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2883 records – page 1 of 289.

3D simulation as a tool for improving the safety culture during remediation work at Andreeva Bay.

https://arctichealth.org/en/permalink/ahliterature265458
Source
J Radiol Prot. 2014 Dec;34(4):755-73
Publication Type
Article
Date
Dec-2014
Author
K. Chizhov
M K Sneve
I. Szoke
I. Mazur
N K Mark
I. Kudrin
N. Shandala
A. Simakov
G M Smith
A. Krasnoschekov
A. Kosnikov
I. Kemsky
V. Kryuchkov
Source
J Radiol Prot. 2014 Dec;34(4):755-73
Date
Dec-2014
Language
English
Publication Type
Article
Keywords
Decontamination - methods
Hazardous Waste Sites
Imaging, Three-Dimensional - methods
Models, organizational
Norway
Organizational Culture
Radiation Monitoring - methods
Radiation Protection - methods
Radioactive Waste - prevention & control
Russia
Safety Management - organization & administration
Abstract
Andreeva Bay in northwest Russia hosts one of the former coastal technical bases of the Northern Fleet. Currently, this base is designated as the Andreeva Bay branch of Northwest Center for Radioactive Waste Management (SevRAO) and is a site of temporary storage (STS) for spent nuclear fuel (SNF) and other radiological waste generated during the operation and decommissioning of nuclear submarines and ships. According to an integrated expert evaluation, this site is the most dangerous nuclear facility in northwest Russia. Environmental rehabilitation of the site is currently in progress and is supported by strong international collaboration. This paper describes how the optimization principle (ALARA) has been adopted during the planning of remediation work at the Andreeva Bay STS and how Russian-Norwegian collaboration greatly contributed to ensuring the development and maintenance of a high level safety culture during this process. More specifically, this paper describes how integration of a system, specifically designed for improving the radiological safety of workers during the remediation work at Andreeva Bay, was developed in Russia. It also outlines the 3D radiological simulation and virtual reality based systems developed in Norway that have greatly facilitated effective implementation of the ALARA principle, through supporting radiological characterisation, work planning and optimization, decision making, communication between teams and with the authorities and training of field operators.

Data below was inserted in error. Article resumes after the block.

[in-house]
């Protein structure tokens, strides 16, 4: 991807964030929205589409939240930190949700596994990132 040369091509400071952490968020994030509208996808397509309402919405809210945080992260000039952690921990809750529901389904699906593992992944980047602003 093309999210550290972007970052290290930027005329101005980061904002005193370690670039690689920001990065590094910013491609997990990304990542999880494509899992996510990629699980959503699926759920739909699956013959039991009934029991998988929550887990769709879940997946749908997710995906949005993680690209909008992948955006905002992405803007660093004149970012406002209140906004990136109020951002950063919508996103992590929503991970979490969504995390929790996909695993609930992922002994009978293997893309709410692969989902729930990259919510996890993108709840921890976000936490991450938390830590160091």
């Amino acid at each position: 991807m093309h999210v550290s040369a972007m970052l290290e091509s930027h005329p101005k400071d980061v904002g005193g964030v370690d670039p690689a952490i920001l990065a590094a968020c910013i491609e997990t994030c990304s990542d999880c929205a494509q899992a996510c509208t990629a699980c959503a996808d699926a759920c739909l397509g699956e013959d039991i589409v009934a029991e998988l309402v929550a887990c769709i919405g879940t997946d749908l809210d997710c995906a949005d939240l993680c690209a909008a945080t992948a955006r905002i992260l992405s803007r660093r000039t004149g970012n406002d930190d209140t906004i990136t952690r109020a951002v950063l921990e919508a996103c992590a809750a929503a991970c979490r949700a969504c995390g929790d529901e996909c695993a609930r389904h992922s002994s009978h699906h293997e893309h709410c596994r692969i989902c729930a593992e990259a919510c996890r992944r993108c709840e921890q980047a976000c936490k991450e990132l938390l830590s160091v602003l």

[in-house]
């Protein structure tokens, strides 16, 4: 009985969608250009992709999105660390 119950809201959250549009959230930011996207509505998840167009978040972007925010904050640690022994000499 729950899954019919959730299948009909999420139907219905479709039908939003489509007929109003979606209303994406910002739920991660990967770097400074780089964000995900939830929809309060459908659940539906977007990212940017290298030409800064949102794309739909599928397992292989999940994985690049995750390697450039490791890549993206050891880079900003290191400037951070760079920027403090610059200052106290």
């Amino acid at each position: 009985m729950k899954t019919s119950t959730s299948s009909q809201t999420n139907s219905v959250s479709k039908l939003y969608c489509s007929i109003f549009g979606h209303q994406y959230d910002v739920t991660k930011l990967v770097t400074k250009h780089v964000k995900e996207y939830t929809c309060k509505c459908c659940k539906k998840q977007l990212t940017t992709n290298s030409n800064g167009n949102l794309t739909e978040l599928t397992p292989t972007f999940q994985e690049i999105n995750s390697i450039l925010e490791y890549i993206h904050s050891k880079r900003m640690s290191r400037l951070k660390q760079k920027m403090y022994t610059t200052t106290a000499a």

PubMed ID
25254659 View in PubMed